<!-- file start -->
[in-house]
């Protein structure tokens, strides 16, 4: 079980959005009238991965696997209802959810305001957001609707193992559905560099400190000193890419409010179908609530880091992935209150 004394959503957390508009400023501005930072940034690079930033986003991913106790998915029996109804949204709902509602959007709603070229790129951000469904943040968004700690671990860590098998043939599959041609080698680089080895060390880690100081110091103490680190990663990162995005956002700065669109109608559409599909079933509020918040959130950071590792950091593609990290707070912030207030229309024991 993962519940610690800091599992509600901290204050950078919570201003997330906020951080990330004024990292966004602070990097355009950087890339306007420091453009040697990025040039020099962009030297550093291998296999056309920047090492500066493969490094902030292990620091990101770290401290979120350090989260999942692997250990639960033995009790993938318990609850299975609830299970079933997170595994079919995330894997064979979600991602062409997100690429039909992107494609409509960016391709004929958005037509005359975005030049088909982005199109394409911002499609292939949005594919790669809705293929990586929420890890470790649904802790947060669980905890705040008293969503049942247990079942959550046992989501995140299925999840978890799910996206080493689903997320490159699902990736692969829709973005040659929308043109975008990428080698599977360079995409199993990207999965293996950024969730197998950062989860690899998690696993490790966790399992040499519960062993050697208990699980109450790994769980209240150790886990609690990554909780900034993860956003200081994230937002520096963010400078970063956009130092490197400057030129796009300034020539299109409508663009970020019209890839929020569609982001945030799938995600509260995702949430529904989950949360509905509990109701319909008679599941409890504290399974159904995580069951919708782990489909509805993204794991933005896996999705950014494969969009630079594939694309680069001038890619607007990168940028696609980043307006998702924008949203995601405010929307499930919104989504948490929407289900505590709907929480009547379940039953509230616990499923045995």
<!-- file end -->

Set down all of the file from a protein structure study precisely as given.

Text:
[in-house]
């Protein structure tokens, strides 16, 4: 079980959005009238991965696997209802959810305001957001609707193992559905560099400190000193890419409010179908609530880091992935209150 004394959503957390508009400023501005930072940034690079930033986003991913106790998915029996109804949204709902509602959007709603070229790129951000469904943040968004700690671990860590098998043939599959041609080698680089080895060390880690100081110091103490680190990663990162995005956002700065669109109608559409599909079933509020918040959130950071590792950091593609990290707070912030207030229309024991 993962519940610690800091599992509600901290204050950078919570201003997330906020951080990330004024990292966004602070990097355009950087890339306007420091453009040697990025040039020099962009030297550093291998296999056309920047090492500066493969490094902030292990620091990101770290401290979120350090989260999942692997250990639960033995009790993938318990609850299975609830299970079933997170595994079919995330894997064979979600991602062409997100690429039909992107494609409509960016391709004929958005037509005359975005030049088909982005199109394409911002499609292939949005594919790669809705293929990586929420890890470790649904802790947060669980905890705040008293969503049942247990079942959550046992989501995140299925999840978890799910996206080493689903997320490159699902990736692969829709973005040659929308043109975008990428080698599977360079995409199993990207999965293996950024969730197998950062989860690899998690696993490790966790399992040499519960062993050697208990699980109450790994769980209240150790886990609690990554909780900034993860956003200081994230937002520096963010400078970063956009130092490197400057030129796009300034020539299109409508663009970020019209890839929020569609982001945030799938995600509260995702949430529904989950949360509905509990109701319909008679599941409890504290399974159904995580069951919708782990489909509805993204794991933005896996999705950014494969969009630079594939694309680069001038890619607007990168940028696609980043307006998702924008949203995601405010929307499930919104989504948490929407289900505590709907929480009547379940039953509230616990499923045995």